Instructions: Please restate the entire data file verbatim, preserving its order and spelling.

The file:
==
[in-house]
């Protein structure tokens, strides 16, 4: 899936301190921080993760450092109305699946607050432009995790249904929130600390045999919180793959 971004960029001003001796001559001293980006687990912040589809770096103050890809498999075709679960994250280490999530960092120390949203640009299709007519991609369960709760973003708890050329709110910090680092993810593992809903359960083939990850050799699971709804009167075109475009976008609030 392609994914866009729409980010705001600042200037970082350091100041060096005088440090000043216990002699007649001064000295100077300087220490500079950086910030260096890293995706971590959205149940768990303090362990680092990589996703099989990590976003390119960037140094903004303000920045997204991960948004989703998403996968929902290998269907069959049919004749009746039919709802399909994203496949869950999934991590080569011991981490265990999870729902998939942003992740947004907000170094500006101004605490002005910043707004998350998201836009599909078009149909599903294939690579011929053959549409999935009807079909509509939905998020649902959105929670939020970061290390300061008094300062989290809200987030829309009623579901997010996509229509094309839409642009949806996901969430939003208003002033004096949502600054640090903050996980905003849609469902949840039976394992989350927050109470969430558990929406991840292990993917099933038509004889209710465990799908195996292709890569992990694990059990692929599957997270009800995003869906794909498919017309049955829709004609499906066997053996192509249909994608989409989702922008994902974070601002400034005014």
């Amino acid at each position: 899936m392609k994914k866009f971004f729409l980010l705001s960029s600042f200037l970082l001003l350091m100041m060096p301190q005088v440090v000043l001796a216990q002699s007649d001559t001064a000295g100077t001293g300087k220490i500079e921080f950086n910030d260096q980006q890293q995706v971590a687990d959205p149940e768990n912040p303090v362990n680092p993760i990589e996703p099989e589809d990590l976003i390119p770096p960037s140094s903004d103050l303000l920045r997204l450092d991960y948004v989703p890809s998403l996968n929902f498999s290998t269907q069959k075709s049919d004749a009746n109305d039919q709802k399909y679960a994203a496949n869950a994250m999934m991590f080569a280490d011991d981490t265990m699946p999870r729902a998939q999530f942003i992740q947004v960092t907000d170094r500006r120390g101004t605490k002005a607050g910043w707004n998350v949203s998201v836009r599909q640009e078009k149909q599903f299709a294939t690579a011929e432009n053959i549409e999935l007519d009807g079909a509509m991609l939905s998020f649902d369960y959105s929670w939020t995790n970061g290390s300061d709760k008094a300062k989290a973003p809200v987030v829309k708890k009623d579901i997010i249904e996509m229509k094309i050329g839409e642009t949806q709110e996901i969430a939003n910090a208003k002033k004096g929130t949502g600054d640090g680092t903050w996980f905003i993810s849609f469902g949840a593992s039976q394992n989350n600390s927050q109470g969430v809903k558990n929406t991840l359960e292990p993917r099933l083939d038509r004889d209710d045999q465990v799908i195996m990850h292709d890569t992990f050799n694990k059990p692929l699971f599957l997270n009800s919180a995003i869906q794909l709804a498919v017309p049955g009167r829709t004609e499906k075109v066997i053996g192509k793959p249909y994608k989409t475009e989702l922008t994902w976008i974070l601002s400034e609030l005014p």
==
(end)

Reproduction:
[in-house]
């Protein structure tokens, strides 16, 4: 899936301190921080993760450092109305699946607050432009995790249904929130600390045999919180793959 971004960029001003001796001559001293980006687990912040589809770096103050890809498999075709679960994250280490999530960092120390949203640009299709007519991609369960709760973003708890050329709110910090680092993810593992809903359960083939990850050799699971709804009167075109475009976008609030 392609994914866009729409980010705001600042200037970082350091100041060096005088440090000043216990002699007649001064000295100077300087220490500079950086910030260096890293995706971590959205149940768990303090362990680092990589996703099989990590976003390119960037140094903004303000920045997204991960948004989703998403996968929902290998269907069959049919004749009746039919709802399909994203496949869950999934991590080569011991981490265990999870729902998939942003992740947004907000170094500006101004605490002005910043707004998350998201836009599909078009149909599903294939690579011929053959549409999935009807079909509509939905998020649902959105929670939020970061290390300061008094300062989290809200987030829309009623579901997010996509229509094309839409642009949806996901969430939003208003002033004096949502600054640090903050996980905003849609469902949840039976394992989350927050109470969430558990929406991840292990993917099933038509004889209710465990799908195996292709890569992990694990059990692929599957997270009800995003869906794909498919017309049955829709004609499906066997053996192509249909994608989409989702922008994902974070601002400034005014």
């Amino acid at each position: 899936m392609k994914k866009f971004f729409l980010l705001s960029s600042f200037l970082l001003l350091m100041m060096p301190q005088v440090v000043l001796a216990q002699s007649d001559t001064a000295g100077t001293g300087k220490i500079e921080f950086n910030d260096q980006q890293q995706v971590a687990d959205p149940e768990n912040p303090v362990n680092p993760i990589e996703p099989e589809d990590l976003i390119p770096p960037s140094s903004d103050l303000l920045r997204l450092d991960y948004v989703p890809s998403l996968n929902f498999s290998t269907q069959k075709s049919d004749a009746n109305d039919q709802k399909y679960a994203a496949n869950a994250m999934m991590f080569a280490d011991d981490t265990m699946p999870r729902a998939q999530f942003i992740q947004v960092t907000d170094r500006r120390g101004t605490k002005a607050g910043w707004n998350v949203s998201v836009r599909q640009e078009k149909q599903f299709a294939t690579a011929e432009n053959i549409e999935l007519d009807g079909a509509m991609l939905s998020f649902d369960y959105s929670w939020t995790n970061g290390s300061d709760k008094a300062k989290a973003p809200v987030v829309k708890k009623d579901i997010i249904e996509m229509k094309i050329g839409e642009t949806q709110e996901i969430a939003n910090a208003k002033k004096g929130t949502g600054d640090g680092t903050w996980f905003i993810s849609f469902g949840a593992s039976q394992n989350n600390s927050q109470g969430v809903k558990n929406t991840l359960e292990p993917r099933l083939d038509r004889d209710d045999q465990v799908i195996m990850h292709d890569t992990f050799n694990k059990p692929l699971f599957l997270n009800s919180a995003i869906q794909l709804a498919v017309p049955g009167r829709t004609e499906k075109v066997i053996g192509k793959p249909y994608k989409t475009e989702l922008t994902w976008i974070l601002s400034e609030l005014p």